Knock Civil Parish Characteristics, County Mayo, Ireland

When the Griffith's Valuation was conducted for Knock Civil Parish in 1856, it fell primarily within Costello Barony but a small portion was within Clanmorris Barony. Knock Civl Parish included 45 Townlands, 10 of which were in Clanmorris Barony and is also referred to as Knockdrumcalry.

Knock Civil Parish is part of Knock Roman Catholic Parish that was formed in 1868. (Mitchell, 1988, p. 89). Church records for this Parish are covered on LDS Microfilm number 1279206 (items 3-5 that covers baptisms 1868-1913 and Marriages 1865-1943) and Microfilm number 926227 item 1 (that covers Baptisms 1868-1880 and Marriages 1875-1880). The only Roman Catholic Chapel that was noted in the Griffith's Valuation was in the Townland of Drum. There was a graveyard in the Townland of Caldragh and a burying ground in the Townland of Churchfield. (Griffith, 1847-1864; 2003, Knock).

Knock is located only five miles from the Town of Clare (one of the major market towns of the early 19th century) and is between Clare (Claremorris) and Ballyhaunis. There weren't any "fair greens" or "Customs and Tolls of Fairs" in Knock Civil Parish. I also couldn't find any records of patents for markets and fairs being applied for or obtained for any Knock Townlands. From an economic standpoint, commercial activity seems somewhat minimal and spread out over multiple Townlands. There was a forge in the Townlands of Aghtaboy, Carrowmore, Cloondace and Drum, a Pound in the Townland of Drum, Corn Mills and Kilns in the Townland of Eden and Roosky and just Corn Mills in Lispatrick and Shanvaghera. The Townland of Roosky had a Tuck Mill and there were several Townlands with Herd's Houses such as Ballyhowly, Carrowmore, Churchfield and Cregganbrack. (Griffith, 1847-1864; 2003, Knock).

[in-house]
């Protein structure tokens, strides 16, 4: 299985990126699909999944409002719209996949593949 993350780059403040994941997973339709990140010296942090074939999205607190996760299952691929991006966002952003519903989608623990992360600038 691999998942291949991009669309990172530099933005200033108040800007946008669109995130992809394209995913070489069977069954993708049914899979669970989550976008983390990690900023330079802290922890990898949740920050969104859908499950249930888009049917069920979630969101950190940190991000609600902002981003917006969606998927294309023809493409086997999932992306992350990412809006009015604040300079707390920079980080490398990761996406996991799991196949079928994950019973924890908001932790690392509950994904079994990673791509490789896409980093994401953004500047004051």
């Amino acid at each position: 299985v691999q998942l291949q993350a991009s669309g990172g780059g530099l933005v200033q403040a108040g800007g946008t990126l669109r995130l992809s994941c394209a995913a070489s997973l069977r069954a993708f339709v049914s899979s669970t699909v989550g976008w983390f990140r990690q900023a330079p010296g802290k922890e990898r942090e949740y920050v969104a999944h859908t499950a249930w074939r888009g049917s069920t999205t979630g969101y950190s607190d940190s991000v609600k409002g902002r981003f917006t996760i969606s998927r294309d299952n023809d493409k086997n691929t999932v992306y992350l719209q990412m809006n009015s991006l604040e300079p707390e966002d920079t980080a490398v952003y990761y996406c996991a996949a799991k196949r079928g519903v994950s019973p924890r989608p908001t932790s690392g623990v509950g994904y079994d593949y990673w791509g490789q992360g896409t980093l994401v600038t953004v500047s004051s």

The only Schoolhouse noted in the Griffith's Valuation for Knock Civil Parish was in the Townland of Carrowmore. According to Samuel Lewis in his Topographical Dictionary of Ireland; however, there were "6 private schools, in which 230 children were taught." (Lewis, 1837;1984, p. 236).

There weren't any rivers documented in this Civil Parish, but there were many lakes meandering throughout many Townlands such as Cloontumaun Lough, Cullentragh Lough, Cloontarriff or Bally Phillip Lough, Carrownamallaght or Rowans Lough and Curragh Lough. I didn't see any designated bog parcels but the Topographical Dictionary of Ireland section on Knock states there is a large amount of bog area. (Lewis, 1837;1984, p. 236). I also didn't see any turbaries in this Civil Parish (areas where Peat moss is dug for fuel).

The population of Knock Civil Parish appeared to drop less than many other Civil Parishes I have been analyzing during the famine years. In 1841 the population of Knock Civil Parish was 3,374, 3174 in 1851, 3241 by 1881, and by 1971 it was only 1,143. (O'Hara, 1872, p. 8).

Two primary landlords were represented in Knock Civil Parish, Viscount Dillon was dominant in 29 Townlands in Costello Barony and John Nolan Ferrall dominated all 10 Townlands of Knock Civil Parish that fell in Clanmorris Barony. There were a smattering of other landlords mentioned but these two were the most prevalent. (Griffith, 1847-1864; 2003, Knock). The Local Government Board compilation "Return of Owners of Land of One Acre and Upwards" documented Viscount Dillon as residing in Loughglynn House in Castlerea with 83,749 acres in County Mayo. John Nolan Ferrall resided in Logboy House, Ballyhaunis County Mayo and held 9731 acres there. (Local Govt Board, 1876, p. 808). I plan to create pages on the holdings of both of these landlords in my Landlords of County Mayo section in the near future.

I found it interesting that Viscount Dillon's property in statute acres was 83.7 in 1838 (primarily in Costello Barony) and had not declined at all by 1876. He was second only to the Marquess of Sligo in acreage according to the Mayo Estates 1838-1876 that was published in the book "A Various Country Essays in Mayo History 1500-1900." (Gillespie, 1987, p. 110).